4.1 Methodological aspects
The most relevant reference frameworks for designing an evaluation of a spoken language translation tool are to be found in the literature on software engineering, rather than in the literature on translation studies. The same applies to other language processing tools. The methodology proposed by Monika Höge to evaluate translators’ aids, for example, draws elements from various disciplines, but she acknowledges that software engineering is the one that has had the largest impact (Höge, 2002).
The methodology used to evaluate AidSLT is informed by the ISO 9126 standard, which concerns the quality of software products, and the final report written by the Evaluation Working Group of the Expert Advisory Group on Language Engineering Standards (EAGLES), which draws upon the ISO 9126 standard and defines a more specific methodology for the evaluation of language technology systems.
The ISO 9126 standard was originally developed in 1991 by the International Organization for Standardization (ISO) and perfected in several successive versions. It defines a reference quality model made up of six characteristics that a good software product should have:
functionality, reliability, usability, efficiency, maintainability and portability. These characteristics are meant to be broken down into measurable attributes and used as a basis for the design of evaluations. This standard has been used in the past to develop a quality model for the evaluation of similar speech translation tools (Tsourakis, 2013).
The EAGLES report was published in two parts; the first one appeared in 1996 and the second one in 1999. The Evaluation Working Group built on the ISO standard to establish a general framework for the evaluation of language engineering products, maintaining the central idea of building a hierarchical model to assess the quality of a software product. The report also contains valuable information about the various types of tests, testing techniques, methods and instruments. The six quality characteristics described in the ISO standard are also included in the EAGLES report, and are defined as follows.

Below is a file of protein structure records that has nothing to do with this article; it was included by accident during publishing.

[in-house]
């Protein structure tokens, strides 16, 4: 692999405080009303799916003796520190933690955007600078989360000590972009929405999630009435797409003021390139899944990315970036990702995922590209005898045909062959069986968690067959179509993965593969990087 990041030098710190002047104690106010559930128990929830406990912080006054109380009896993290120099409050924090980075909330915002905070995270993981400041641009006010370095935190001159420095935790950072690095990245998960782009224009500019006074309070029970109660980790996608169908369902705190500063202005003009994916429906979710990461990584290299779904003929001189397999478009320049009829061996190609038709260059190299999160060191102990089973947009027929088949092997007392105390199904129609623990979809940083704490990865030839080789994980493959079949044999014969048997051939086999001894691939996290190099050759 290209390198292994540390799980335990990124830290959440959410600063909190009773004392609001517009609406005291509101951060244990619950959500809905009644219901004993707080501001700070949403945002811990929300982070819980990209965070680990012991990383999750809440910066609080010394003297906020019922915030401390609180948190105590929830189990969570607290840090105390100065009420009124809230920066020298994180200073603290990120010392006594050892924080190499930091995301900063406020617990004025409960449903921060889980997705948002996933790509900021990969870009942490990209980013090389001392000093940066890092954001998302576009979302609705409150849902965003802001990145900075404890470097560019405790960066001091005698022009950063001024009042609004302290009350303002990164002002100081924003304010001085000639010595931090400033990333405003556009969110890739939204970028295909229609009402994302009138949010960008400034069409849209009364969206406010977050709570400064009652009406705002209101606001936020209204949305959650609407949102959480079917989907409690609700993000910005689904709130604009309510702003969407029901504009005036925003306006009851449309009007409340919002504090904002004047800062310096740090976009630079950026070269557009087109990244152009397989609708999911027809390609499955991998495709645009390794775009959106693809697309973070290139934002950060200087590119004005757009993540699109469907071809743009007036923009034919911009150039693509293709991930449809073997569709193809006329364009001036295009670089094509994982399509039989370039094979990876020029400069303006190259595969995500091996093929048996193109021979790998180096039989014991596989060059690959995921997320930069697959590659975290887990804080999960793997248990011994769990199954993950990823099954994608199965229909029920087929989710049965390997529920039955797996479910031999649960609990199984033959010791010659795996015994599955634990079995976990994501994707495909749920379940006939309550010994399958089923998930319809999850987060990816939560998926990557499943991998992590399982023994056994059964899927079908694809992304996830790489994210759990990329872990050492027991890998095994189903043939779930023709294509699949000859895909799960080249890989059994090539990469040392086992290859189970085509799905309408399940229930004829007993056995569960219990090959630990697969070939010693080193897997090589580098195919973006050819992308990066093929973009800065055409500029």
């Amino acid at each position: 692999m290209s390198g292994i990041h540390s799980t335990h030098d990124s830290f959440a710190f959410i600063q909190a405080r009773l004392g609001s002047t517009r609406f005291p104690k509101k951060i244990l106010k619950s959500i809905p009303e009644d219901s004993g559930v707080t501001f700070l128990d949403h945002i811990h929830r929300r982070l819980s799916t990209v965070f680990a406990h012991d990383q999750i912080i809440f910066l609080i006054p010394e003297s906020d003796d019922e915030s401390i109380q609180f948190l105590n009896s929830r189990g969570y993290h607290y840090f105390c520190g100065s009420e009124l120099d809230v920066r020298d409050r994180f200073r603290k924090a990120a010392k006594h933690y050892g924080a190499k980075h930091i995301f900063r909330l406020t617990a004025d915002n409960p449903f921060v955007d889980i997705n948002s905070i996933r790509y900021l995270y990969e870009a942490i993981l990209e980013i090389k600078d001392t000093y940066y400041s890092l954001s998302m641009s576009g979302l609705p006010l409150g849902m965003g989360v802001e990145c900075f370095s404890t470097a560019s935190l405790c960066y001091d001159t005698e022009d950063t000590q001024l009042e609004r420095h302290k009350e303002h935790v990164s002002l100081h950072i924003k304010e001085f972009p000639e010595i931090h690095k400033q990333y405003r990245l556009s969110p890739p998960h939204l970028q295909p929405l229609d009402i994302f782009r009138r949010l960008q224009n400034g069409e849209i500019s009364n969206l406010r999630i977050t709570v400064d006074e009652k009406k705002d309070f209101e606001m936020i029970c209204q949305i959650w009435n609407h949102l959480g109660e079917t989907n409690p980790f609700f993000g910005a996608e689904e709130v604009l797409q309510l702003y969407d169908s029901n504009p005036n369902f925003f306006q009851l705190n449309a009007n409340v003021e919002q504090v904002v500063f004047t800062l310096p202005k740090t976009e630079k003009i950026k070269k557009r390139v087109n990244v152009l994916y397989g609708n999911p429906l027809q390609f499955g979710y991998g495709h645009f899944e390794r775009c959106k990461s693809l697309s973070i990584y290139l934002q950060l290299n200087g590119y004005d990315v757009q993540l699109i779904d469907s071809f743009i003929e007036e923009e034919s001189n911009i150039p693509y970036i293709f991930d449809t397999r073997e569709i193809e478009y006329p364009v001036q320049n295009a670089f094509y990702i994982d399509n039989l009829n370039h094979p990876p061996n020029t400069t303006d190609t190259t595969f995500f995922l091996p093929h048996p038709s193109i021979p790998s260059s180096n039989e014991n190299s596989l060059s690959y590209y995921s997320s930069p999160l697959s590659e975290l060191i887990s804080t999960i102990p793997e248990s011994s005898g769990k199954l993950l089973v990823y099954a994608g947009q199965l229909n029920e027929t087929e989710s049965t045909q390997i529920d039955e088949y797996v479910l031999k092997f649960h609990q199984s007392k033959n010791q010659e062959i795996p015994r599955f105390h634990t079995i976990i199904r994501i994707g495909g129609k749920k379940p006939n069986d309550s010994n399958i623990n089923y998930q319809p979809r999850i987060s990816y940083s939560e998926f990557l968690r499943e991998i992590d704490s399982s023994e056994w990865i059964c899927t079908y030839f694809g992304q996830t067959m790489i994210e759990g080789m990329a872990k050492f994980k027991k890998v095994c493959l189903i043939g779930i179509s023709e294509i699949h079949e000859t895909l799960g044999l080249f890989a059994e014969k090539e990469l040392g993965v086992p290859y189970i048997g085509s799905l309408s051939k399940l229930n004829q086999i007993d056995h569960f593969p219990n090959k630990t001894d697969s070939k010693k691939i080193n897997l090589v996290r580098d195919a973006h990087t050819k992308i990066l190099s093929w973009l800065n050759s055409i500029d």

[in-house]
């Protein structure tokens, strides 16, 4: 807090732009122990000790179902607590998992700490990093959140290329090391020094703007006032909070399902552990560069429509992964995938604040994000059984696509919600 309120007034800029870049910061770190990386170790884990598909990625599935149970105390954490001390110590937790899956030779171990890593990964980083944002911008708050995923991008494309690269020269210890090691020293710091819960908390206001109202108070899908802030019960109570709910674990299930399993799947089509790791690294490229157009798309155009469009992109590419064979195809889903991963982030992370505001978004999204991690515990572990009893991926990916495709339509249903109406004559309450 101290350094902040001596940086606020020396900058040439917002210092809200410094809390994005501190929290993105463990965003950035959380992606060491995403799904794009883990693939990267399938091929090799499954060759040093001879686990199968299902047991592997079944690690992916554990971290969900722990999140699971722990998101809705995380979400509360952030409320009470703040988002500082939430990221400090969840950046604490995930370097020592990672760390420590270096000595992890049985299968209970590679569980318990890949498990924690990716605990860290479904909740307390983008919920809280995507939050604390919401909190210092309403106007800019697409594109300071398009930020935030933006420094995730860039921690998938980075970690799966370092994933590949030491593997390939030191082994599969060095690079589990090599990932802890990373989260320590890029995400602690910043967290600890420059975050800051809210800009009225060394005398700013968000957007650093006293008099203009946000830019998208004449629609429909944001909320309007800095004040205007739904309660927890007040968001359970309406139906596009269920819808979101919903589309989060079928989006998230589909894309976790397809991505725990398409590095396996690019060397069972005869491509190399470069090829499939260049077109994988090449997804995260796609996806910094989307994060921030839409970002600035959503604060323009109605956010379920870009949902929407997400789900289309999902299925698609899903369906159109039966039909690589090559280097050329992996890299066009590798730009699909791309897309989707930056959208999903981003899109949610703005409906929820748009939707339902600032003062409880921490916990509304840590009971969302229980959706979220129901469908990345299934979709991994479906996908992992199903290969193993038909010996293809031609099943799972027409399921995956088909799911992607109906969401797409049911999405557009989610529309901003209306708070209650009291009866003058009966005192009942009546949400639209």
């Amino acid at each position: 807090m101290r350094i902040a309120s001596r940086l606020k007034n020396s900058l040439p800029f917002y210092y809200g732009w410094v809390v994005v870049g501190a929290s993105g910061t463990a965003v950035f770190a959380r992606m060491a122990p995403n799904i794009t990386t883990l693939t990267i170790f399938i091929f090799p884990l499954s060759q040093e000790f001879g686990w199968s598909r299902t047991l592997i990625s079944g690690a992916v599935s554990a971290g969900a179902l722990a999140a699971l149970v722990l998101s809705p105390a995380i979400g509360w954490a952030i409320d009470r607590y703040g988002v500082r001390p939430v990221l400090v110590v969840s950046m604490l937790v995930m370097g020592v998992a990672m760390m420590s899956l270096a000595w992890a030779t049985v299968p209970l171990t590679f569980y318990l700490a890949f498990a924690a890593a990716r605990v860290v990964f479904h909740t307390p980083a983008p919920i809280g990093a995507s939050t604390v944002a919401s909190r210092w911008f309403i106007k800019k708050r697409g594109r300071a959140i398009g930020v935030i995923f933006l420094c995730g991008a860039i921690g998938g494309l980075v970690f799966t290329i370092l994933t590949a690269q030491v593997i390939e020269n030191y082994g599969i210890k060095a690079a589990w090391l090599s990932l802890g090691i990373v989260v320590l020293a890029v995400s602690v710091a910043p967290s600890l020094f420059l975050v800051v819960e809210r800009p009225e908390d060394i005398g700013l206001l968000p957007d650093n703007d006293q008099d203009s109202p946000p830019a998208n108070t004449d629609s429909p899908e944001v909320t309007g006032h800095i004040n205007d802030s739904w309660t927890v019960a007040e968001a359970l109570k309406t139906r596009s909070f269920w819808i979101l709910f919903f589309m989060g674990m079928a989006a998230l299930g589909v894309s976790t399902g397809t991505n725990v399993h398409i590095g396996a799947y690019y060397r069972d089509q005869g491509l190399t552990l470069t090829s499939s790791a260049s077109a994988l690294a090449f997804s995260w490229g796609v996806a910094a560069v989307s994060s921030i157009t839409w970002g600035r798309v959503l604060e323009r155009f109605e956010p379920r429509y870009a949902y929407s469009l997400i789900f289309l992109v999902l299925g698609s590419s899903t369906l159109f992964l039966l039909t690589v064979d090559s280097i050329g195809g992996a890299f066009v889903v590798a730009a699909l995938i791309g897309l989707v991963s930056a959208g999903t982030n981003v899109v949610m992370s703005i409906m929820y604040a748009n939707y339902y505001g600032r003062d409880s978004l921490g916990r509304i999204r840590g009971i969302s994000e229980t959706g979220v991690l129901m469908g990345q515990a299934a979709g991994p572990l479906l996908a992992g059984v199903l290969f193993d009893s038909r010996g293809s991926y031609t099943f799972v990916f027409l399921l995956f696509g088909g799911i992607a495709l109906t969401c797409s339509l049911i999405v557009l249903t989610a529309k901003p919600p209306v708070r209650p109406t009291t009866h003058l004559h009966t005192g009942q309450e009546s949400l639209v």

A set of attributes that bear on the existence of a set of functions and their specified properties.
The functions are those that satisfy stated or implied needs. (ISO 9126: 1991, 4.1)
A set of attributes that bear on the capability of software to maintain its level of performance under stated conditions for a stated period of time. (ISO 9126: 1991, 4.2)
A set of attributes that bear on the effort needed for use, and on the individual assessment of such use, by a stated or implied set of users. (ISO 9126: 1991, 4.3)
A set of attributes that bear on the relationship between the level of performance of the software and the amount of resources used, under stated conditions. (ISO 9126: 1991, 4.4)
A set of attributes that bear on the effort needed to make specified modifications. (ISO 9126:
1991, 4.5) Portability
A set of attributes that bear on the ability of software to be transferred from one environment to another. (ISO 9126: 1991, 4.6)
This set of characteristics can be used as an instrument to narrow down the scope of an evaluation by specifying the relative importance of each characteristic in a particular system.
The evaluation of AidSLT focuses on the first of the six characteristics listed above since it is centered on the functional properties of the tool, that is, on determining whether the tool does what it is supposed to do.
The most suitable technique to test the functional properties of a tool —the one used in the evaluation of AidSLT— is called black box testing. This is a familiar concept in software engineering and it is typically defined in opposition to glass-box testing; the former looks at external elements, while the latter is more suitable to test the internal structure of a system.
Black box testing is centered on user requirements; it examines “inputs causing anomalous behavior by the system” and “outputs which reveal the presence of defects” (Höge, 2002, p.
129). The evaluations designed according to this approach focus on overall performance and are typically conducted by end users.
The second part of the EAGLES report presents a seven-step “recipe” for the evaluation of language engineering products. The first two steps of the recipe include a number of standard questions intended to determine basic aspects of the system and the evaluation, such as why the evaluation is being done, what exactly is being evaluated, who will use the system, etc. It then includes three successive steps that reflect the central idea of the overall evaluation framework, i.e., defining a number of top level characteristics and breaking them down into sub-characteristics that eventually bottom out into metrics which can be applied directly to the software in question (the quality model). Finally, the recipe includes two last steps that relate to the design of the evaluation, which concerns the development of test materials and the definition of appropriate measurements, and its execution, which concerns taking the measurements and summarizing the results in a report.
In order to provide the reader with an overall picture of the test arrangements presented in successive sections, the evaluation of AidSLT is described against a simplified version of this recipe, which includes some information about the initial key definitions, the quality model and the design and execution of tests. The following sections of this chapter contain more detailed information about the various aspects of the evaluation.